July 17, 2018

Black Licorice: Trick or Treat?

Just before Halloween, the Food and Drug Administration is reporting that black licorice should be eaten in moderation if you’re at least 40 years old. Eating more than 2 ounces of black licorice a day for two weeks or more could cause irregular heart rhythm.

warning recall signBlack licorice contains glycyrrhizin, the sweetener from licorice root, that can decrease potassium levels in the body. When that happens, some people experience arrhythmia, as well as high blood pressure, edema (swelling), lethargy, and congestive heart failure. Several medical journals have linked black licorice consumption to health problems in people over the age of 40. When you stop eating the candy, potassium levels are usually restored back to normal.

Licorice can also cause pseudoaldosteronism, which causes a person to become overly sensitive to an adrenal hormone. That can cause headaches, fatigue, high blood pressure, and heart attacks. Anyone with heart disease, heart failure, hormone-sensitive cancers, fluid retention, high blood pressure, diabetes, kidney or liver disease, low potassium, and pregnant and breastfeeding women should not take licorice supplements. If you take ACE inhibitors, insulin, laxatives, MAO inhibitors, oral contraceptives, Warfarin, digoxin, and meds processed by the liver should not take licorice supplements.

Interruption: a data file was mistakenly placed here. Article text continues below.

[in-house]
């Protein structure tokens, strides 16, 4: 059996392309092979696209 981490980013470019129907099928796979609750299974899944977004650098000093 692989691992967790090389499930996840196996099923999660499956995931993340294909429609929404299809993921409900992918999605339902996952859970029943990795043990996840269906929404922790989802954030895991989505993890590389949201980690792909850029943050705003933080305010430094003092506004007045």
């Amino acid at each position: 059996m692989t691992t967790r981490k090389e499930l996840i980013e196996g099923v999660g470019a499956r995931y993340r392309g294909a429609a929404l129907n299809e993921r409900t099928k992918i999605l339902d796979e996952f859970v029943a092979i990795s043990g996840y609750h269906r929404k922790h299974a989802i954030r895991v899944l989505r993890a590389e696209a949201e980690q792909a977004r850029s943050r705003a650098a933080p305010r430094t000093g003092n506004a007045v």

Licorice root has been used as a folk remedy for centuries. The root is used to treat heartburn, stomach ulcers, bronchitis, sore throat, cough, and infections. But there is insufficient data to determine if licorice is effective at treating any ailments, according to the National Institutes of Health.

If you like black licorice, don’t eat large amounts of it at one time. If you have eaten a lot of the candy and develop irregular heart beats, stop eating it and see a health care provider immediately. In addition, black licorice can interact with medications, herbs, and dietary supplements. If you experience health issues after eating black licorice, contact the FDA consumer complaint coordinator in your area.

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